Australia Post is a prime example of a traditional business that has been severely disrupted by digital technologies.
Now, after an expansive two-year rebuild of its IT operations, it is fast becoming a case study on how to tackle the challenges posed by disruption head-on.
In 2013 - when the IT rebuild began - Australia Post revealed in a fact sheet the extent to which digital technologies were reshaping its core businesses.
Letter volumes fell by a billion units between 2008 and 2013 as digital alternatives such as email became more popular, and people subsequently stopped going to Post's retail stores, the fact sheet stated.
However, parcel volumes were climbing between 8 and 10 percent a year, "entirely driven by online shopping". In fact, AusPost estimated 70 percent of all parcels it handled came out of some form of online transaction.
Critically, though, parcel growth was not going to save AusPost if it did not act: the company expected "the losses from its traditional letters business [to] overwhelm the profits made in its parcels and retail business by 2020", the fact sheet stated. The company was also concerned that dipping revenues would stunt its ability to invest and grow.
Enter 'Building Future Ready IT' - a two-year transformative program designed to secure the future of Australia Post in a digital world. The program began in 2012 and was completed over the Australia Day long weekend in 2015.
It consisted of five work streams - building faster and more cost effective technology foundations; implementing a new customer-centric IT operating model; a new Digital Delivery Centre for the delivery of mobile and online products and services; IT leadership and training; and a new approach to information security, 'Secure at Post'.
Some 63 individual projects made up those five work streams. Australia Post's general manager for service integration and operations Claire Bourke and her team looked primarily at the technology foundations stream.
"This was our technology transformation program to respond to the needs of our business, our customers and employees," Bourke told the Australian Data Centre Strategy Summit 2015 on the Gold Coast last week.
Bourke said the change agenda her team drove has "touched every part of our infrastructure and beyond".
She said while change was in Australia Post's DNA, the company needed to make a "step change" in its thinking on IT.
"We had to - we were being disrupted significantly and we had to move quickly," she said.
The new IT foundations are significant.
"The first part of that was our enterprise compute program - providing [the business with] faster, cheaper access to highly available compute services," Bourke said.
The company consolidated a number of older data centres and computer rooms into two outsourced facilities - run by NextDC and Fujitsu - in Melbourne. The centres are connected with fibre and run in an active-active mode: that is, they share production workloads, rather than operate in a traditional primary-secondary fashion.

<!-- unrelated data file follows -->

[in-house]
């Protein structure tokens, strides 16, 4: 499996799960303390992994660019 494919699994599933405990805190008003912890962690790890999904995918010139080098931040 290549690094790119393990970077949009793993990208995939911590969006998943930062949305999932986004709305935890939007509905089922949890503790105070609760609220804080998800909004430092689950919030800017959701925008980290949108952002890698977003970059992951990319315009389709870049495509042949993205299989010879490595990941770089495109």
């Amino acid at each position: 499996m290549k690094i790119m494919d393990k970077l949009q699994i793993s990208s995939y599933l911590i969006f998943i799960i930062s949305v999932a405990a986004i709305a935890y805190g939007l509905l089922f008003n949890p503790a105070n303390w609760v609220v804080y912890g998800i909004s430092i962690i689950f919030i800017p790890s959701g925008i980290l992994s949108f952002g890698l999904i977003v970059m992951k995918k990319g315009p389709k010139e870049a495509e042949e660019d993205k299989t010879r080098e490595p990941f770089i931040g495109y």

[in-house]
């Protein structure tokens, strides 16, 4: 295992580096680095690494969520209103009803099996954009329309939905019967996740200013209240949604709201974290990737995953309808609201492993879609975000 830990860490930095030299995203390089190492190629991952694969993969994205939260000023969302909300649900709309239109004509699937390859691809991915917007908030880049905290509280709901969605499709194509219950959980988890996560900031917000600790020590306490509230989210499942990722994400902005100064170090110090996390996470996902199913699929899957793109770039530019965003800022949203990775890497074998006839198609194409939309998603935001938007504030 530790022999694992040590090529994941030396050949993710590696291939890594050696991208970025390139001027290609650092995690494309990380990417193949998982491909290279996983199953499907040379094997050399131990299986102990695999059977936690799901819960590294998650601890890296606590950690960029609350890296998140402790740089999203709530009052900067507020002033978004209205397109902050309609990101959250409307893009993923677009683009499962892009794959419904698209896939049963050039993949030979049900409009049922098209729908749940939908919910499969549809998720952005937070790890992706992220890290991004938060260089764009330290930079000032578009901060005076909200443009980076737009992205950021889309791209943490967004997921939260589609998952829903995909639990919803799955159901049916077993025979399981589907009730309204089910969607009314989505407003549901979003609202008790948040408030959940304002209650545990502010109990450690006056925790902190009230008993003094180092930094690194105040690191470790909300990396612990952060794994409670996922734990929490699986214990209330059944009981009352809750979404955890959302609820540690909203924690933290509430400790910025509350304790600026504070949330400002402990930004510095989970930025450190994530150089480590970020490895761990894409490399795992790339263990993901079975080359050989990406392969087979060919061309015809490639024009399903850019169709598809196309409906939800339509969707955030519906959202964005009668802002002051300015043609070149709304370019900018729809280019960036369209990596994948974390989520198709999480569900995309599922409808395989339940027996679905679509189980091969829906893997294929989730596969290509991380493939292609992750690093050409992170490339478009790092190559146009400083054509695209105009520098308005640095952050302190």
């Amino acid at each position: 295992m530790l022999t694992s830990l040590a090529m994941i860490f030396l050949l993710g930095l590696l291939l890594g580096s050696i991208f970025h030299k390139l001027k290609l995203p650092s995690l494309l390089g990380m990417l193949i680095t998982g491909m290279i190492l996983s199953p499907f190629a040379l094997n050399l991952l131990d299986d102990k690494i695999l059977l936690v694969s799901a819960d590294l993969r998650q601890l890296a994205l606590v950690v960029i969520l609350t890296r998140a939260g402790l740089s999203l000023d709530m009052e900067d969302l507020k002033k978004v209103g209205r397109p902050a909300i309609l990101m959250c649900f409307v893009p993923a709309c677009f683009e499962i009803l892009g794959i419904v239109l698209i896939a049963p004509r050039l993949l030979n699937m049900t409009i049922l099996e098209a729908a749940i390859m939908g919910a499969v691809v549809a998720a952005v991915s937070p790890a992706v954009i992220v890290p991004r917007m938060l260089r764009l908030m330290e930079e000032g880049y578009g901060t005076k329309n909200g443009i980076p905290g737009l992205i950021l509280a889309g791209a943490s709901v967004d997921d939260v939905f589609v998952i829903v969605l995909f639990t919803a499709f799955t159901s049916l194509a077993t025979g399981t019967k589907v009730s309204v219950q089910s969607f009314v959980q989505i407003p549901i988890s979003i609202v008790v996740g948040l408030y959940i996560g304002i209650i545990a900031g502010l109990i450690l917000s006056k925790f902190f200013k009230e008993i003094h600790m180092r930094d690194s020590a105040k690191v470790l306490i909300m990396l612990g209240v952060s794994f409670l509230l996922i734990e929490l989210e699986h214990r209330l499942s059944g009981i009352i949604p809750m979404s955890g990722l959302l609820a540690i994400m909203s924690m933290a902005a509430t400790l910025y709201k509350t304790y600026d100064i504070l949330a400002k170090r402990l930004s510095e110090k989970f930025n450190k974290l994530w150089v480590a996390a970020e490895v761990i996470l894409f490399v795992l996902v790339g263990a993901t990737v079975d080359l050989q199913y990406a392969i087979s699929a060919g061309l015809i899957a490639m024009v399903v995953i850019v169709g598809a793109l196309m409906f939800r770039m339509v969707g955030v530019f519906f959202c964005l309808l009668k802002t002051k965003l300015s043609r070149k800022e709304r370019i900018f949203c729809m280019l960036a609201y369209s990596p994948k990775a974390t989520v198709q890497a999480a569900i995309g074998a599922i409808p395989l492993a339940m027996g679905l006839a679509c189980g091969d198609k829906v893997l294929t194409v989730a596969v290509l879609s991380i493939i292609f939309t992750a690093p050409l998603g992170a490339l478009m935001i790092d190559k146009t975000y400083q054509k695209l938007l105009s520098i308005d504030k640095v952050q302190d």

It's a major infrastructure change for Australia Post: the company's former national data centre - now decommissioned - in West Melbourne used to require an "outage in excess of 36 hours" every two years to perform maintenance.
"[This is] not acceptable in a digital business," Bourke said.
The company also transformed its network and mobile and telephony services used by its corporate offices and retail stores.
"We transformed this to provide the business with service choice and ensure that they could get the products and services that were fit-for-purpose for their business," Bourke said.
"We weren't dictating any longer what services they needed."
Another piece the company "re-imagined" was the desktop environment - "how we would deliver end user computing services as a key enabler for productivity and collaboration across the organisation".
It also performed an "enormous asset lifecycle refresh" of IT equipment, refreshed its IT storage and other key platforms, and built new foundations for information and analytics.
And finally, AusPost in-sourced and "uplifted" its IT service desk "to drive business satisfaction".
"We saw that as paramount for driving the right outcomes and supporting this level of change," Bourke said.
"We built out our service management capabilities to the point now where we've got a level of maturity and we're now focusing on service transparency and providing cost and showback to our business."
Head first into cloud
One of the major business changes that Australia Post plans to drive using its new technology foundations is increased use of cloud systems.
"We developed a cloud-first intent," Bourke said.
IT now offers a suite of internal tools called Cloud Aware that enables internal users to work out how to build new applications to run in the cloud, and what existing applications might also be suitable to run there.
The company has also achieved other returns on its investment: it can deploy infrastructure faster to support new business projects, and has reduced its carbon footprint by shutting down old facilities, retiring older IT equipment, and shifting to newer data centres with green credentials.
"The benefits are there," Bourke said. "This is just the start".